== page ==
OTTAWA -- In a series as evenly played as the one by the New York Rangers and Ottawa Senators, it's only fitting that it will come down to a decisive Game 7.
A three-goal onslaught in the final 11 minutes of the second period helped the Rangers overcome an early deficit and hang on for a 3-2 victory in Game 6 of their Eastern Conference Quarterfinal series Monday night at Scotiabank Place.
The top-seeded Rangers and eighth-seeded Senators will play their winner-take-all contest Thursday night at Madison Square Garden in New York.
"We played well. We played really well," said Rangers goaltender Henrik Lundqvist, who made 25 saves and has allowed just 11 goals in the series. "I think it was important that we stayed confident after the first period. After we got the first goal, I felt like we got a lot of confidence and started building our game."
It appeared as though the Rangers were never going to solve Senators goaltender Craig Anderson, who made 68 consecutive saves going back to Game 4 and had a 41-save shutout in Game 5. But it was Rangers forward Derek Stepan, who hadn't scored in 10 games dating to the regular season and in 10 career playoff games, who sparked the offensive outburst.
Stepan, who also added two assists, drew the Rangers even with a power-play goal at 8:55 of the middle period. Center Brad Richards surveyed the Senators' penalty-killers and threaded a pass from the right circle to the left post, where Stepan was able to chip it past Anderson to make it 1-1.
The goal ended Anderson's shutout streak in the series at 145:27.
"I got a little bit of a monkey off my back, which is good," Stepan said. "When you're gripping the stick and having a tough time scoring, it's definitely a relief when you can find the back of the net. Not only is that, but our power play gets a lift from it too. It's two pretty important things right there."
The Rangers' power play converted again with 2:52 left in the period, this time on an extended 5-on-3 advantage. Once again, it was Richards coming up big, driving a slap shot through Anderson from the right circle to make it 3-1.
The Rangers have five power-play goals in the series and 13 man-advantage goals in their last 12 games, including the regular season.
Just 2:11 later, Chris Kreider scored his first NHL goal in his fourth career game to put the Rangers ahead 3-1. Once again, it was Stepan creating the goal with a sharp pass from the right wing to the left side, where Kreider buried a quick shot to the stick side to silence the once-raucous sellout crowd.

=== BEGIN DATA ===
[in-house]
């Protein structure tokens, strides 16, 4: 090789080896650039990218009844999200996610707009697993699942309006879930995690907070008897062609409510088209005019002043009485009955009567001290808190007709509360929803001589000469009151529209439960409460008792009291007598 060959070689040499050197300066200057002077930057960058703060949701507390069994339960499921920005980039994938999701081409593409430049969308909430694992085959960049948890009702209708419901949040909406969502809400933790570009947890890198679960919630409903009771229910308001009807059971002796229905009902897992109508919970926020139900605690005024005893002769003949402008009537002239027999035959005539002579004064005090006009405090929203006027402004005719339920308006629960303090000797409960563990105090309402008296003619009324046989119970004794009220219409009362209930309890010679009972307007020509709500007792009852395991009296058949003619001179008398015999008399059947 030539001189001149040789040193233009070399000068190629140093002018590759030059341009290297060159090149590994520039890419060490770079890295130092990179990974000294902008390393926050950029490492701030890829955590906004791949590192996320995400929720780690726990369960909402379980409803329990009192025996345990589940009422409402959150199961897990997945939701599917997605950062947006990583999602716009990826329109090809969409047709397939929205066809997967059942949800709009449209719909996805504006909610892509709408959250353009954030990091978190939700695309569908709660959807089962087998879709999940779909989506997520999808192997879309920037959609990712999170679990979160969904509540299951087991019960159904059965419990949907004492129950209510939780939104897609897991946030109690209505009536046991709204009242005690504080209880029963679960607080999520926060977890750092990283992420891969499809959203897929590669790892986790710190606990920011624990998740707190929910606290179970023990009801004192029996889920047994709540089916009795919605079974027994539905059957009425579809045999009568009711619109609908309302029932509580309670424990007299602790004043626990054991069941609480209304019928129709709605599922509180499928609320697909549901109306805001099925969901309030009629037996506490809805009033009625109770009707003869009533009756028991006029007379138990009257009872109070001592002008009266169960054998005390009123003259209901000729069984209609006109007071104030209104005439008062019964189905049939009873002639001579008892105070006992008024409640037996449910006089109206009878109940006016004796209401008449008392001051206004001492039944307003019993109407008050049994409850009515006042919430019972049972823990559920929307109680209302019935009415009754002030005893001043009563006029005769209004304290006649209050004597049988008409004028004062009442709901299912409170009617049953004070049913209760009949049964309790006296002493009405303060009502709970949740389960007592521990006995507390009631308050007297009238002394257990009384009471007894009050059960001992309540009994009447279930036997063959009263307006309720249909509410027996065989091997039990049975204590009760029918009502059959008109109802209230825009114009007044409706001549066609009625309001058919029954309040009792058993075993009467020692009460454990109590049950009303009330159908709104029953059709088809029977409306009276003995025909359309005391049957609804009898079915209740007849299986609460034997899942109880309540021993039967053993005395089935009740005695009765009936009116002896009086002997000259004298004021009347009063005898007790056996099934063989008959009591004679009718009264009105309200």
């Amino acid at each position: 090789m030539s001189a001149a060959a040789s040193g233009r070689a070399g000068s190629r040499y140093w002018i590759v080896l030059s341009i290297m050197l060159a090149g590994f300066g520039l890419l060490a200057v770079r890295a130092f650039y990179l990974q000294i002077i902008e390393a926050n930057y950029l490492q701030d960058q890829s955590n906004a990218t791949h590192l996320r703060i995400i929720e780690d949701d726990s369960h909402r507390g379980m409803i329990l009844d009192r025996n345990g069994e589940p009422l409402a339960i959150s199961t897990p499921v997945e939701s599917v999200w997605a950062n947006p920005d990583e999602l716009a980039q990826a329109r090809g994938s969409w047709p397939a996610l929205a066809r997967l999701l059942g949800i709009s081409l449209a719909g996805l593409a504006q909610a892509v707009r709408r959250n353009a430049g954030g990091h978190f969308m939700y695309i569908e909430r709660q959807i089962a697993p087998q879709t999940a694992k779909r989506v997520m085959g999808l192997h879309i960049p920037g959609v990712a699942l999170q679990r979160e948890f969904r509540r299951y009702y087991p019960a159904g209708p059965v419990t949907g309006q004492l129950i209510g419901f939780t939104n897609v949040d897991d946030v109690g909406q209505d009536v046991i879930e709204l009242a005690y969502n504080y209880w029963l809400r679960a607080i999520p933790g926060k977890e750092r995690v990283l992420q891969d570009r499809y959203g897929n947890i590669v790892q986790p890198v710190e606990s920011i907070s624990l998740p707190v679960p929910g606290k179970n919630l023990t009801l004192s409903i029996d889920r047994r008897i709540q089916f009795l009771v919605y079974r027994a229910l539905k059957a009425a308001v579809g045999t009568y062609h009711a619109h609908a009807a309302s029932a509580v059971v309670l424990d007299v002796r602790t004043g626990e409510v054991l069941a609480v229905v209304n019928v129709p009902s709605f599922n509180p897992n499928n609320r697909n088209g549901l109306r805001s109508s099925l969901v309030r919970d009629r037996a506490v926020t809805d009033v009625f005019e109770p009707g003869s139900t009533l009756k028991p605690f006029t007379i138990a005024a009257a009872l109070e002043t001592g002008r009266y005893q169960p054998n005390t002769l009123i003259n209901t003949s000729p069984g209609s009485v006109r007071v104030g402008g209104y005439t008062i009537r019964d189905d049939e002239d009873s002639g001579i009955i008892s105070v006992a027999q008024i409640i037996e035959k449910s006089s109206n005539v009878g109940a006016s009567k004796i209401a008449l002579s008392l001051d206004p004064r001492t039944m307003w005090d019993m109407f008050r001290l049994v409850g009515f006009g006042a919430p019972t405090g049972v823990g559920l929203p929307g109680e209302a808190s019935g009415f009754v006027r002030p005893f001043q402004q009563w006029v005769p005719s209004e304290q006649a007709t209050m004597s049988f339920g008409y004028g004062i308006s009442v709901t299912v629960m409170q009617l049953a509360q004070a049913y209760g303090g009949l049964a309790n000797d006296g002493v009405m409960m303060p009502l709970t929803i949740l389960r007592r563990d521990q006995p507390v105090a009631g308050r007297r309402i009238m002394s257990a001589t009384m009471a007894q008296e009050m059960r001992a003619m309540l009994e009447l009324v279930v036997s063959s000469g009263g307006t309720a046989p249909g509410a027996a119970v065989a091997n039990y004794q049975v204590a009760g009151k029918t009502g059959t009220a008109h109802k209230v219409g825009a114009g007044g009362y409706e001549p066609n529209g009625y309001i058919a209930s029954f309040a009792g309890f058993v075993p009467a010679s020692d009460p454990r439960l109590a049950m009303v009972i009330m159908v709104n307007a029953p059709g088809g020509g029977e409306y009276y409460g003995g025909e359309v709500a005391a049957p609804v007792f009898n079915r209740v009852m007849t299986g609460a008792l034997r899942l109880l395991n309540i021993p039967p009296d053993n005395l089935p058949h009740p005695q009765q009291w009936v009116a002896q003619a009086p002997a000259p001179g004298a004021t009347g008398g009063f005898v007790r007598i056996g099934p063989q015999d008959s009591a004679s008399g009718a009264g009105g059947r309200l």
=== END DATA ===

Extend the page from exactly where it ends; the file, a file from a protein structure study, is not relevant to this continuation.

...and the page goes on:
"He's handled himself well," Rangers coach John Tortorella said of Kreider, who left Boston College after his junior season and signed with the club just before the start of the playoffs. "He's played very well. He played pretty good the other night, too. He's played two good ones."
The final two goals were made possible by a great save by Lundqvist while the game was deadlocked at 1-1.
Ottawa's Jason Spezza and Daniel Alfredsson, who was back in the lineup after missing the previous three games with a concussion, found themselves in a 2-on-1 situation along the goal line. Spezza delivered a pass across the crease to Alfredsson, who was denied by a quick-moving Lundqvist at the left post.
"I kind of know he's there," Lundqvist said, "so I know when the pass comes, I just try to come across and take it away. That's what they like to do. They like to freeze you and go across instead of shooting, so you have to be patient and look around you all the time."
The Senators took a one-goal lead into the first intermission thanks to Chris Neil's power-play goal at 7:05. Defenseman Sergei Gonchar fired a shot from the blue line with Neil and Zack Smith obstructing Lundqvist's view. The puck tipped off Neil's skate and into the net to make it 1-0.
With five minutes remaining, Rangers forward Brandon Prust attempted to exact some revenge against Neil, who delivered a hit to Brian Boyle during the third period of Game 5 that left Boyle concussed and unavailable for Game 6.
Neil was the clear winner of the bout, and he spent part of the fight waving the crowd as he delivered a series of right hands to Prust's head.
Despite the one-sided outcome of the rumble and the Rangers not getting their first goal of the game until midway through the second period, Prust's teammates praised him for giving them a lift while down a goal.
"When I'm fighting, it's not usually for me," Prust said. "It's to get the guys going. I think most of it's just trying to get the guys going, give the guys a spark and a little jump and maybe a little bit for Boyler, too."
After the lopsided third period, Senators coach Paul MacLean made a statement by benching stars Alfredsson, Spezza and Milan Michalek for a long stretch. They eventually returned to the ice and helped make the final seconds somewhat interesting with a late goal.
Spezza was awarded his third goal of the series off a wild net-mouth scramble with 38.4 seconds remaining in regulation. Spezza's initial try was stopped by Lundqvist, but Chris Neil helped dig the puck loose and propel it into the net.
Replays showed clearly that Neil tried to kick the puck into the net, but video review proved to be inconclusive in determining whether Neil made contact with the puck. After the game, Lundqvist lashed out at the call and was thoroughly perplexed why the goal wasn't overturned.
It didn't matter, as the Rangers survived the final seconds to set up a Game 7 showdown.
"A win helps," Rangers defenseman Marc Staal said. "We're going back home to our building. We're confident in there. Game 7s are a lot of fun. We'll be ready. We put this by us and look ahead and get ourselves ready to go for Game 7."
"We've got to regroup. We've got two days. We know we've played well in their building and we have to come out with another gutsy effort. Everybody knows Game 7, anything can happen. We have a couple of days to get ready."
Follow Dave Lozo on Twitter: @DaveLozo